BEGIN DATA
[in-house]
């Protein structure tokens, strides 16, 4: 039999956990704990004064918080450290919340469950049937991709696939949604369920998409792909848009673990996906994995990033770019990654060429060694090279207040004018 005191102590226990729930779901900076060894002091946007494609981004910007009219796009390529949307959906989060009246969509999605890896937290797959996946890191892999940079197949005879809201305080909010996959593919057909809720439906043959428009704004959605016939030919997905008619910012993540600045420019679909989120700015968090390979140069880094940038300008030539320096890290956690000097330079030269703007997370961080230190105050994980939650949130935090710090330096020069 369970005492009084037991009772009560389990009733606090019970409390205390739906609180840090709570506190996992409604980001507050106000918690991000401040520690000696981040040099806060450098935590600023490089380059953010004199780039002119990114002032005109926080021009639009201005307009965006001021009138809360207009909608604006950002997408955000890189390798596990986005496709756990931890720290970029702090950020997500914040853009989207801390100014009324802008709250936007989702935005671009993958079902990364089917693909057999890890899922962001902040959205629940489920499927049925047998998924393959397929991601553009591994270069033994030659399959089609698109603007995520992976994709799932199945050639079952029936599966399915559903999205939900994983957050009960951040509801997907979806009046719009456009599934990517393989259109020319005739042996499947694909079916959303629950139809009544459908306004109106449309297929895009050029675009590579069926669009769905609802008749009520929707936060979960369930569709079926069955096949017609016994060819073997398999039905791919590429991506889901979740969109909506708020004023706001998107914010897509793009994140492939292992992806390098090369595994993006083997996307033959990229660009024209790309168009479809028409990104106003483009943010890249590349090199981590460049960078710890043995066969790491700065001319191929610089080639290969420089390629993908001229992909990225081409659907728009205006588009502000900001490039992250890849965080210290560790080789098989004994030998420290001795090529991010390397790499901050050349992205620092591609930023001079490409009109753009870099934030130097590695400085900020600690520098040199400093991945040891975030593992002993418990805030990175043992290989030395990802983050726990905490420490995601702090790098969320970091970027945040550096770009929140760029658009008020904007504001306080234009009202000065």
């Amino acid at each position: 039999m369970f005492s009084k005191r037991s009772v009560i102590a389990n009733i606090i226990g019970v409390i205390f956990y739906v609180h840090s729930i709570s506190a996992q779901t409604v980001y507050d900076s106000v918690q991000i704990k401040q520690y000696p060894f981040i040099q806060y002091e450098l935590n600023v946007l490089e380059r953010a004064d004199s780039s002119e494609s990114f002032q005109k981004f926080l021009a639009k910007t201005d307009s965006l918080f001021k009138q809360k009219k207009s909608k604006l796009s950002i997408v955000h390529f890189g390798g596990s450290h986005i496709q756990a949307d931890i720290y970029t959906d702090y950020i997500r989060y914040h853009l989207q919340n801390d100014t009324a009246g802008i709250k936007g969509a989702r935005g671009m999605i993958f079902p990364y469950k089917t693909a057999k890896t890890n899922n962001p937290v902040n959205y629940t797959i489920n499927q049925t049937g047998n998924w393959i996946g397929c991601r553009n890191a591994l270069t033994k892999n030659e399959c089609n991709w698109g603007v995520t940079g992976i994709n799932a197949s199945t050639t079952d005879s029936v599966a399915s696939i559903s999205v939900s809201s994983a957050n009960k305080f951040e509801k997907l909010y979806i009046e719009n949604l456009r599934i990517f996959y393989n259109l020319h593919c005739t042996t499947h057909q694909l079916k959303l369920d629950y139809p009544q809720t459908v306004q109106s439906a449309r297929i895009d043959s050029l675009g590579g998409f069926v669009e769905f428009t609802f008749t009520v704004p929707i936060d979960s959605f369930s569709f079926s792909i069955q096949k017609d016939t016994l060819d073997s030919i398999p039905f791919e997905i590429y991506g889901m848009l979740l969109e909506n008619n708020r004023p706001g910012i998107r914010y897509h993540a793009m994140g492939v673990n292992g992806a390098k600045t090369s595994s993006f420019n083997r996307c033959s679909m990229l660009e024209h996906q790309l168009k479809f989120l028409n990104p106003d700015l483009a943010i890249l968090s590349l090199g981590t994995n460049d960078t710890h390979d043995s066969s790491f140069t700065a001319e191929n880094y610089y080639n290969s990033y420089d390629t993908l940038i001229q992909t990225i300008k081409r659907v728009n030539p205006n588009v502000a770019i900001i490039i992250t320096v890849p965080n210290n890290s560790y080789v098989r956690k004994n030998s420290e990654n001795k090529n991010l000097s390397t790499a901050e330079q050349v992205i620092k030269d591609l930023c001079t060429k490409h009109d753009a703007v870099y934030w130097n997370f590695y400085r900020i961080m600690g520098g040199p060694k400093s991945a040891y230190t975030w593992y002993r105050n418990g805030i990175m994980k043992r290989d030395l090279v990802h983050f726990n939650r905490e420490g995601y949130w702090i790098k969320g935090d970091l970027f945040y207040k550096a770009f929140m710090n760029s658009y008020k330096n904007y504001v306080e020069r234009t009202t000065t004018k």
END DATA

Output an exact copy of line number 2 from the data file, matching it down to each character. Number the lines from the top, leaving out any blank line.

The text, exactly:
């Protein structure tokens, strides 16, 4: 039999956990704990004064918080450290919340469950049937991709696939949604369920998409792909848009673990996906994995990033770019990654060429060694090279207040004018 005191102590226990729930779901900076060894002091946007494609981004910007009219796009390529949307959906989060009246969509999605890896937290797959996946890191892999940079197949005879809201305080909010996959593919057909809720439906043959428009704004959605016939030919997905008619910012993540600045420019679909989120700015968090390979140069880094940038300008030539320096890290956690000097330079030269703007997370961080230190105050994980939650949130935090710090330096020069 369970005492009084037991009772009560389990009733606090019970409390205390739906609180840090709570506190996992409604980001507050106000918690991000401040520690000696981040040099806060450098935590600023490089380059953010004199780039002119990114002032005109926080021009639009201005307009965006001021009138809360207009909608604006950002997408955000890189390798596990986005496709756990931890720290970029702090950020997500914040853009989207801390100014009324802008709250936007989702935005671009993958079902990364089917693909057999890890899922962001902040959205629940489920499927049925047998998924393959397929991601553009591994270069033994030659399959089609698109603007995520992976994709799932199945050639079952029936599966399915559903999205939900994983957050009960951040509801997907979806009046719009456009599934990517393989259109020319005739042996499947694909079916959303629950139809009544459908306004109106449309297929895009050029675009590579069926669009769905609802008749009520929707936060979960369930569709079926069955096949017609016994060819073997398999039905791919590429991506889901979740969109909506708020004023706001998107914010897509793009994140492939292992992806390098090369595994993006083997996307033959990229660009024209790309168009479809028409990104106003483009943010890249590349090199981590460049960078710890043995066969790491700065001319191929610089080639290969420089390629993908001229992909990225081409659907728009205006588009502000900001490039992250890849965080210290560790080789098989004994030998420290001795090529991010390397790499901050050349992205620092591609930023001079490409009109753009870099934030130097590695400085900020600690520098040199400093991945040891975030593992002993418990805030990175043992290989030395990802983050726990905490420490995601702090790098969320970091970027945040550096770009929140760029658009008020904007504001306080234009009202000065």